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Parallel thread

This is not a knot, but a way to join a new thread to an old one, when you have found that you have run out of thread on a bobbin.

The obvious way to do this is by knotting the new thread to the old one, and this has been described under slip knot. Here is a way to do it without knotting.

Working: Make sure you do this a little before you actually run out of thread! Wind a new bobbin with thread, and hang it on an existing pin in the lace, above where you want the join to come. (I suggest you use a slip knot over the pin to do this.) Now carry on working the lace, but wherever you use the bobbin that's running out of thread, use the new bobbin as well. So both bobbins get lifted over a thread together, or another thread goes over both together. You could even twist both threads together from time to time, for extra strength. After you have worked enough lace, then cut off the old thread close to the lace. Carry on working with the new bobbin. When removing the pin that this new bobbin was hung from, trim the loose end.

When I tried this technique, I found it quite easy. I was worried that the new thread would pull out, or that the old thread would work loose. This doesn't happen. Firstly, you decide how many stitches to do with both threads. Don't do just a single stitch! If you're worried, then do a few more stitches. But even after you've abandoned the old thread and are working with the new, this new thread is still hanging from a pin (with its slip knot), so it won't pull out. You don't remove that pin until you would normally remove it, after you've worked enough lace for that part not to get distorted when you tug a bobbin. If a bobbin tug won't distort the lace, then it won't pull out the thread either. And the old thread won't work loose because it's part of the lace right up to the point you abandon it and use only the new thread.

In fact, I didn't trim both threads (the end of the old or the start of the new) straight away. I cut off the bobbin, but left some thread dangling for a bit, and only trimmed both threads when they stood clear behind the mass of pins. You have to be careful that they don't get worked into the rest of the lace! (But you can flick them clear with a pin if they do.) Leaving them for a bit means that you can scrutinise the lace and check there is no loop in either thread. If there is, then you can smooth it, or pull the loop out before trimming the thread.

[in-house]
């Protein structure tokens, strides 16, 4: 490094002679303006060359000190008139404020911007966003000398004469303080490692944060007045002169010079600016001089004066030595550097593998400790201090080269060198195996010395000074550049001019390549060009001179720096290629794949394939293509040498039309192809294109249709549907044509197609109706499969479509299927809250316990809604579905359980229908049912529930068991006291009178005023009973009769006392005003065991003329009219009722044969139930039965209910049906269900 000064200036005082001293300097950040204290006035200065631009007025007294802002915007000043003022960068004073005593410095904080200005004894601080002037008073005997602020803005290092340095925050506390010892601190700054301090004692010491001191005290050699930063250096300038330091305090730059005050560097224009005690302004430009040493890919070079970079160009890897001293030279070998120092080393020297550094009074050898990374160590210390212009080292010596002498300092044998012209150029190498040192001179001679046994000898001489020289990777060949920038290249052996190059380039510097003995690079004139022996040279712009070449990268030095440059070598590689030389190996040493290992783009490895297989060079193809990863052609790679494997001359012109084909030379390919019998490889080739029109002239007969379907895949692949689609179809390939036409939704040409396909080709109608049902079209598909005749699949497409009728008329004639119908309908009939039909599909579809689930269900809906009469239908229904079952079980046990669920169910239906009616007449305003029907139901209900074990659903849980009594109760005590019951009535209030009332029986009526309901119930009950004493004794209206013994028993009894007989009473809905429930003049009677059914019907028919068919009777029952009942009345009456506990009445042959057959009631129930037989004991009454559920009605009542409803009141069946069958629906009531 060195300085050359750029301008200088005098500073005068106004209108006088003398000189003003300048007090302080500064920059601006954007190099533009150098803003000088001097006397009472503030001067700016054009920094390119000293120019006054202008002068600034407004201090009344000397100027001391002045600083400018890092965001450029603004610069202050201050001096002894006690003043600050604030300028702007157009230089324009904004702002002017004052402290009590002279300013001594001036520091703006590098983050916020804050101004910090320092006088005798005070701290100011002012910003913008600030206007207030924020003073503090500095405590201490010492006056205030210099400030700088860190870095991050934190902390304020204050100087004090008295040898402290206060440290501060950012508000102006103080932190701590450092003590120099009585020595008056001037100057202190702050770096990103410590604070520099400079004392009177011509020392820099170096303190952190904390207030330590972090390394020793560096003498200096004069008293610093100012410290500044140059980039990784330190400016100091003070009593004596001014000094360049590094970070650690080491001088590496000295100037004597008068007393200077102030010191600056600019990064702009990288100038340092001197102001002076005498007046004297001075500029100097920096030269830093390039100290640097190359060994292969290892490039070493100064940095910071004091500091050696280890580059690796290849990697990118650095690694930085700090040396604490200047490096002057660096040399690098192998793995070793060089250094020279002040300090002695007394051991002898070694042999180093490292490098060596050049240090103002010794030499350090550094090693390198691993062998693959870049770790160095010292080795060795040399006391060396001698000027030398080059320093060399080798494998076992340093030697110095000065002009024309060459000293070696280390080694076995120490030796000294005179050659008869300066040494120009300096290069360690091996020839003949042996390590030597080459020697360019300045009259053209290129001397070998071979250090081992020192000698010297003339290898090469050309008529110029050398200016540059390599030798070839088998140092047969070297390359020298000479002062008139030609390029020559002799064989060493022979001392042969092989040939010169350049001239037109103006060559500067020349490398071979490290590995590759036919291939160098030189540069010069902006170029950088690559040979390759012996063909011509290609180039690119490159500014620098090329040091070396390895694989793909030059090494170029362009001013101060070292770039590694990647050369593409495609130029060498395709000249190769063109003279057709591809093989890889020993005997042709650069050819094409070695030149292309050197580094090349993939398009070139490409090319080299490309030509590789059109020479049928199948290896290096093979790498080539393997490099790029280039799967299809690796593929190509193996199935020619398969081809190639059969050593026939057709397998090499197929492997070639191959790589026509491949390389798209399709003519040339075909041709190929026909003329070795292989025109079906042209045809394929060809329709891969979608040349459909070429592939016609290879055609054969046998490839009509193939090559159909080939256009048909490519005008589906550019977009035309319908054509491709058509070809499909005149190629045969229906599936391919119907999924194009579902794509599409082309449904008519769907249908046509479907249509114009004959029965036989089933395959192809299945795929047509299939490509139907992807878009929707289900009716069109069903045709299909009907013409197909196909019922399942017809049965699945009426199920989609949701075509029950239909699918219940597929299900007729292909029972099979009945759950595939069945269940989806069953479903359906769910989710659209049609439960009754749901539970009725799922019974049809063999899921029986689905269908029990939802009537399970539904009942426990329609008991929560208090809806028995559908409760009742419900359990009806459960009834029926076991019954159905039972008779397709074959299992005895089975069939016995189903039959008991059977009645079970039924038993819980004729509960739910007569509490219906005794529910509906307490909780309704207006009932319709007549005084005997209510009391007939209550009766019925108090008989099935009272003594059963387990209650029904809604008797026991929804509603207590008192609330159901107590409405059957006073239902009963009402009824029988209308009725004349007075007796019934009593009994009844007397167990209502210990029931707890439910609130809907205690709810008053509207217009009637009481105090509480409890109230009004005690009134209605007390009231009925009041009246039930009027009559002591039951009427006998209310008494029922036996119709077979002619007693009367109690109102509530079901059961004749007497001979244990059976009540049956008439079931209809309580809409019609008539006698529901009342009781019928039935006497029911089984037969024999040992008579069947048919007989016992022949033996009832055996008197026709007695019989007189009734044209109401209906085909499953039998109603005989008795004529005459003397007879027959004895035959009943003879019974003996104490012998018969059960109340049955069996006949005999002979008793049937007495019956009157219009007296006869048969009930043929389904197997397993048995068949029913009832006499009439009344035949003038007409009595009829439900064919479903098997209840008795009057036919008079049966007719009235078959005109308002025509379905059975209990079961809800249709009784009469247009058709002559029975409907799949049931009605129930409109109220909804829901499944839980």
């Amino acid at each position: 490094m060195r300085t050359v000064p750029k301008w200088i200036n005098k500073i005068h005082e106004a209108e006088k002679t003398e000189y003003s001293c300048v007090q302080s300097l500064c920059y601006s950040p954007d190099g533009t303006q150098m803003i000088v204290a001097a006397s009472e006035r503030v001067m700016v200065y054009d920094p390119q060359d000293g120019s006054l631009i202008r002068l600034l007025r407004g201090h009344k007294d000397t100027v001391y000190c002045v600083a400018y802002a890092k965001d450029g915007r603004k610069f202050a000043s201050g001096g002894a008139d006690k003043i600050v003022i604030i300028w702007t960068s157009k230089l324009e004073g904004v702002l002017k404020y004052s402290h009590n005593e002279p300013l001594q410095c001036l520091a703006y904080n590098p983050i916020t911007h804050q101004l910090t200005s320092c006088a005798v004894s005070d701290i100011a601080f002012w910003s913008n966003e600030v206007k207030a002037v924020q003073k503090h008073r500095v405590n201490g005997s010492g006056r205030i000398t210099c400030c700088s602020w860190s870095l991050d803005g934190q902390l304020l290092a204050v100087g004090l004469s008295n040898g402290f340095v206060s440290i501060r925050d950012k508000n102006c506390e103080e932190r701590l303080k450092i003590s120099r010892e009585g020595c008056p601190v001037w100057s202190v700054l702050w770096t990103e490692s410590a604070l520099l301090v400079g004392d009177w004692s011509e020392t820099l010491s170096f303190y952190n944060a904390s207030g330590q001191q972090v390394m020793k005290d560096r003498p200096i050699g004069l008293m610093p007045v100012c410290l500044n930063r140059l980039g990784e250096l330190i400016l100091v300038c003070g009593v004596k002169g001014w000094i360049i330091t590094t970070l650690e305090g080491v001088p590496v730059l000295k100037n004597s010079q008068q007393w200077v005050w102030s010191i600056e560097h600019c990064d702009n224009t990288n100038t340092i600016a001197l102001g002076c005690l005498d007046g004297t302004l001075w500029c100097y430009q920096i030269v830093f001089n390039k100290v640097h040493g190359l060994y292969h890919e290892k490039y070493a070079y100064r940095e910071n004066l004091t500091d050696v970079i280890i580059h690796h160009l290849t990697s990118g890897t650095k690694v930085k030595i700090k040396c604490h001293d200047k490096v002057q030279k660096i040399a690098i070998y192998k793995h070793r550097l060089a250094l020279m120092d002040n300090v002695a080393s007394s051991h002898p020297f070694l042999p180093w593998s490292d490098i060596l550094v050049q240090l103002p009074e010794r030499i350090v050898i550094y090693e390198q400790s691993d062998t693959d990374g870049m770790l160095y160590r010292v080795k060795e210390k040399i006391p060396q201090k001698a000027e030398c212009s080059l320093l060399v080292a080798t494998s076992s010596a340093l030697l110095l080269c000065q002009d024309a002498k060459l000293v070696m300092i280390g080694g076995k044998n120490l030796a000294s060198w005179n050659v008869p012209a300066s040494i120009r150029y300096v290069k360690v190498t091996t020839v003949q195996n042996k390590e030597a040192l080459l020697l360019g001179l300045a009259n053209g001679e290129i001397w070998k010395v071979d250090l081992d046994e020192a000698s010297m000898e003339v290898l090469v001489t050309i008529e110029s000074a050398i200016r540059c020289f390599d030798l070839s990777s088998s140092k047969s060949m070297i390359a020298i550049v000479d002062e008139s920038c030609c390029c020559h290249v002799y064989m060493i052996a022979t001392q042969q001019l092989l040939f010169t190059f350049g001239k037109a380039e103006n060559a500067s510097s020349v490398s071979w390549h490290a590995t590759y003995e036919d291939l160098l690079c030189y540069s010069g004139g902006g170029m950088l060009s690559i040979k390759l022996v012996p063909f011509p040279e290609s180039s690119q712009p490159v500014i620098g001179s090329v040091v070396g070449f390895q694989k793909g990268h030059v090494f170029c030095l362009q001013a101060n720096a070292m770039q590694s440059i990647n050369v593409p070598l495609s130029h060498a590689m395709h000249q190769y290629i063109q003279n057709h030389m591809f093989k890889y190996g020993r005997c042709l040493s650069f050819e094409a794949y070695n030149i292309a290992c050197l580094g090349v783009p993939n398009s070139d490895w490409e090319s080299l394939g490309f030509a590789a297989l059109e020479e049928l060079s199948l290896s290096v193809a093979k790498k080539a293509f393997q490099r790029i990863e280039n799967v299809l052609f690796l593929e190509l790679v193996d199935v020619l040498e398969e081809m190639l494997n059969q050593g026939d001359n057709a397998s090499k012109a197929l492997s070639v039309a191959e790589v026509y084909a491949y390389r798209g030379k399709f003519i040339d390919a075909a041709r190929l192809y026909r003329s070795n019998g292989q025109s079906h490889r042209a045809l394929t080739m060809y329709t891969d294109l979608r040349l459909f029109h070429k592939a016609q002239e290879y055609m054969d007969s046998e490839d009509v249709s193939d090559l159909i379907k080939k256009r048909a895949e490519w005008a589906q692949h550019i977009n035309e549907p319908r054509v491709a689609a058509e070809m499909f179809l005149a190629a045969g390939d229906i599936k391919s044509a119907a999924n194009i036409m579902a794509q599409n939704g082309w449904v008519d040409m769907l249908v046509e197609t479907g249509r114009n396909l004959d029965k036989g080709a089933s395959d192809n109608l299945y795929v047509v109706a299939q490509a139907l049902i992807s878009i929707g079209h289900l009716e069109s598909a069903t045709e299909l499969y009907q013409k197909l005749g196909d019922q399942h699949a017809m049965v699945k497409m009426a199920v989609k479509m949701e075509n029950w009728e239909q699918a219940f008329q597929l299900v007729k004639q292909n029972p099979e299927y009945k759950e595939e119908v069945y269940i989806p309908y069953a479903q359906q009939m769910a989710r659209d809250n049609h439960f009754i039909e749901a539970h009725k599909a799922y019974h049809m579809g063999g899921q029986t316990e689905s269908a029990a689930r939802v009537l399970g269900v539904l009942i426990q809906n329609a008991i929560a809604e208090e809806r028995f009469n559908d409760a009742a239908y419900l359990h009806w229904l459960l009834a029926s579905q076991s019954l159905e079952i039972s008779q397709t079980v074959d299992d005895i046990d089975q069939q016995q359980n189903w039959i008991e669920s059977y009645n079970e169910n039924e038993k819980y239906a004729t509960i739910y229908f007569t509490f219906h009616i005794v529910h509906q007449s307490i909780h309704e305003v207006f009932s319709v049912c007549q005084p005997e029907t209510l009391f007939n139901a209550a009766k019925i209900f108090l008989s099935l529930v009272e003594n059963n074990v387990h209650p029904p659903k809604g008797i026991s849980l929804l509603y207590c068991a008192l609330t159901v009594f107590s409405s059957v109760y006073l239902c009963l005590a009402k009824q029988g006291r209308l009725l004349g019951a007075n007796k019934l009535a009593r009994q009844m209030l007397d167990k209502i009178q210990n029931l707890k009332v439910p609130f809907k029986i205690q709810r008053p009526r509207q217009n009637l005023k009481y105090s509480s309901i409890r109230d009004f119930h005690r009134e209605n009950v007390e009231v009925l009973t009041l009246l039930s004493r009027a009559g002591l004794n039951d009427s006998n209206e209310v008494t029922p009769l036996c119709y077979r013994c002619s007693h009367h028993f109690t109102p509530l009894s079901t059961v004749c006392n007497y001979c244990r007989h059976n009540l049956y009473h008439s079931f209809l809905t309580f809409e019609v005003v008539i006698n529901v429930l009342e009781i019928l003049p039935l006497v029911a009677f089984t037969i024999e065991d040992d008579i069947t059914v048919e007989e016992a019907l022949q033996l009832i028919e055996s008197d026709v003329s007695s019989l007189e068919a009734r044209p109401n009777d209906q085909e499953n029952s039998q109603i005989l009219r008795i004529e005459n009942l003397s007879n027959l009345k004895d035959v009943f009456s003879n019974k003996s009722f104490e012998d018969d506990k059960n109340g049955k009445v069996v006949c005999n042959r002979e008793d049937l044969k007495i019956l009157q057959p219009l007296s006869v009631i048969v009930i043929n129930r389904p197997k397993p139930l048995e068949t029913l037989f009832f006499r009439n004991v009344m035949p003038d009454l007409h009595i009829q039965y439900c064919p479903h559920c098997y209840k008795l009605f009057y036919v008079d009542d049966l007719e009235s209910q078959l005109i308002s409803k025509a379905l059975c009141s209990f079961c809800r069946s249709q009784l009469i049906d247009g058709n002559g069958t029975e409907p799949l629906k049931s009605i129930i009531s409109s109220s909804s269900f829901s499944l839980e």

The actual working with both threads is not a problem. In fact, it reminded me of doing a lazy join! I got in a little muddle, as the thread was part of a worker pair, and sometimes it wasn't obvious which the new thread was paired with! But if it wasn't obvious to me, it wasn't obvious to the lace either, and you wouldn't see it in the final lace.

The one thing that caught me out was that you are changing the bobbin as well as the thread! My nice pairing of bobbins got disarrranged! (This will only apply if you use spangled bobbins, and the pattern doesn't mess them up for you.) But the other thread of the pair ran out as well, so I replced both threads, and bobbins, with a new pair. So that was all right. Just make sure that you only replace one thread at a time. Replacing both threads of a pair together would definitely create a weak point in the lace, and also look bulky I suspect.

A correspondent said it is "crucial is to choose a spot were the doubled thread goes through a few twists between stitches, for example one or two times cloth stitch and twist before and after a footside would be enough perhaps unless you chose too thin a thread for the pin distance of the pattern".

I must admit I still prefer the slip knot technique. You can get it over and done with in one go, and the knotted thread is then treated as a single thread. But this technique definitely works.